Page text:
Elijah Millsap, former Utah Jazz player, recently came forward with racial allegations against Dennis Lindsey, the Executive Vice President of the Utah Jazz, who was the team’s general manager at the time of the accusation. The derogatory remarks were made during an exit interview during the 2015 season. The NBA investigated the accusations and found them to be unfounded due to lack of evidence.
Millsap went in to his end of the season meeting with high hopes, expecting words reflecting his accomplishments of the year. However the comments made by Lindsey did not reflect his hard work. In defense, Millsap recalls mentioning his achievements that season. Millsap claims that Lindsey then told him, “If you say one more word, I'll cut your Black ass and send you back to Louisiana.”
The Rematch with Etan Thomas had the opportunity to have the first sit down with Millsap regarding the events that took place during the 2015 meeting. Although the alleged incident was over 5 years ago Millsap believes that it was important for him to come forward about what happened. Millsap says that he has struggled with the events that occurred for years and felt that at the time he wasn’t strong enough to defend himself against Lindsey’s harsh words because he was young and new to the league.
“He probably felt that I was coming out of my position as a player and he wanted to put me back in my place. What he said was wrong. It was racially insensitive,” tells Millsap to The Rematch.
The NBA investigated the allegations. Being that nothing was recorded or documented, after speaking to the parties present at the meeting they found the allegations to be unfounded. Aside from Millsap and Lindsey, Utah Jazz coach, Quin Snyder, and Justin Zanik, who is now the general manager, were also present at the meeting. Millsap says that Lindsey was loud and authoritative in his tone and that there was no way others in the room didn’t hear his remarks.
However Snyder stated, “I haven't heard anything remotely close to that and I know him and his character. And I also think that if something like that were ever said, I'm sensitive to those issues and I would remember it."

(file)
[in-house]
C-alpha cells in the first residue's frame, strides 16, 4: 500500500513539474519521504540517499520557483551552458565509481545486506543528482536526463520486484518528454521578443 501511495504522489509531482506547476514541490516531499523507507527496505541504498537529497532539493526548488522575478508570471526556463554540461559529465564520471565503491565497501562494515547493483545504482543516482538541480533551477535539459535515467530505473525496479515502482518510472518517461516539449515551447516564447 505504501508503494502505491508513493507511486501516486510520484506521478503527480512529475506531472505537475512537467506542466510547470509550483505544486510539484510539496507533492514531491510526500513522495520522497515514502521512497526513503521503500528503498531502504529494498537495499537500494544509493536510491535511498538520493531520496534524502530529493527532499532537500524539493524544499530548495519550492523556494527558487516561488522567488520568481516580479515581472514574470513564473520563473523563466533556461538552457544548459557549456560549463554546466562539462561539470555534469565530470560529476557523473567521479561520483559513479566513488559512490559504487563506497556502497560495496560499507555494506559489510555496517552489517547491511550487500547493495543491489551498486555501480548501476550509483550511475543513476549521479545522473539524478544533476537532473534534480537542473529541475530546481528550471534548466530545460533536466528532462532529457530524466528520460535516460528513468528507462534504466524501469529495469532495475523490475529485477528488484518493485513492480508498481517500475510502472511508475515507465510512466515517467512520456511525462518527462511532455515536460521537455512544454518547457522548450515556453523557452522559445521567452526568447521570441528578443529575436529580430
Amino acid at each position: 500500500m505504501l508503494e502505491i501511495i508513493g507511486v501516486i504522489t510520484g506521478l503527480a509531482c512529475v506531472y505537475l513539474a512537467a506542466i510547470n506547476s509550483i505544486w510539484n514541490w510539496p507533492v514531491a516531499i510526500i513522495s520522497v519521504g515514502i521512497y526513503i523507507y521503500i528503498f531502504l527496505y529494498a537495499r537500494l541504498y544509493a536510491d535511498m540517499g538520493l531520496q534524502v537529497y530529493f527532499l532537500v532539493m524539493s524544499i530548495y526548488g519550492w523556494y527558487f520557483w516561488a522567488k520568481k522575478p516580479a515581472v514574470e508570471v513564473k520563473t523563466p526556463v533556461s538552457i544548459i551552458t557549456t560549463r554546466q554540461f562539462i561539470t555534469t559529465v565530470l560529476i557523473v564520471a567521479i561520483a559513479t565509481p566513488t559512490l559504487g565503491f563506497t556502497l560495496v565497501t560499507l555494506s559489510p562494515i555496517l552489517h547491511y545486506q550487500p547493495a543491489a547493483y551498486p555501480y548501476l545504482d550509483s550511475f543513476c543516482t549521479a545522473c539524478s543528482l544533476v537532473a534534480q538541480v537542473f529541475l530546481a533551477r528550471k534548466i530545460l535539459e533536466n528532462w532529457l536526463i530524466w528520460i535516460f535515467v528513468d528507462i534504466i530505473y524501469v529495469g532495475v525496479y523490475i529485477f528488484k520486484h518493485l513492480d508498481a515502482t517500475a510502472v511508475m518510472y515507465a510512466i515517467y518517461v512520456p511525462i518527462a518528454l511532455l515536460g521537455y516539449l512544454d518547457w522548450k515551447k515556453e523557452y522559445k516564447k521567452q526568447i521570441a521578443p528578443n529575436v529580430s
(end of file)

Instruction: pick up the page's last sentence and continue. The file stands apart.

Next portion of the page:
By coming forward Millsap says he had no expectations, but that he felt the time was right, especially given the social and racial climate of today’s world. “I had no expectations. This was about conquering my demons and fighting for my inner child and I did that. In the moment it’s tough to defend yourself because you already know what you’re going against, there’s situations like Kaepernick. You know what could happen,” says Millsap.
As the media often does, The Salt Lake City Tribune ran a column written by a sports colomunist that is host on a radio station owned by the Utah Jazz, which uplifted the accused and questioned the character of the accuser. They also did not reach out to Millsap for comments, and released a very one-sided story painting Lindsey to be a pioneer in social justice. Many other similar stories are circulating the internet, questioning Millsap’s integrity on the matter.
Millsap believes that if Lindsey would have admitted to the accusations and apologized it would have created a space for other white leaders to do the same, thus promoting change. “We need more white people in positions of leadership to stand up and admit their wrongs,” says Millsap.
Millsap is currently working with the National Basketball Players Association (NBPA), to create a system where exit interviews and other interactions between players and the league are better documented, or have equal representation on both sides present in order to prevent it from being one person’s word against another in the future.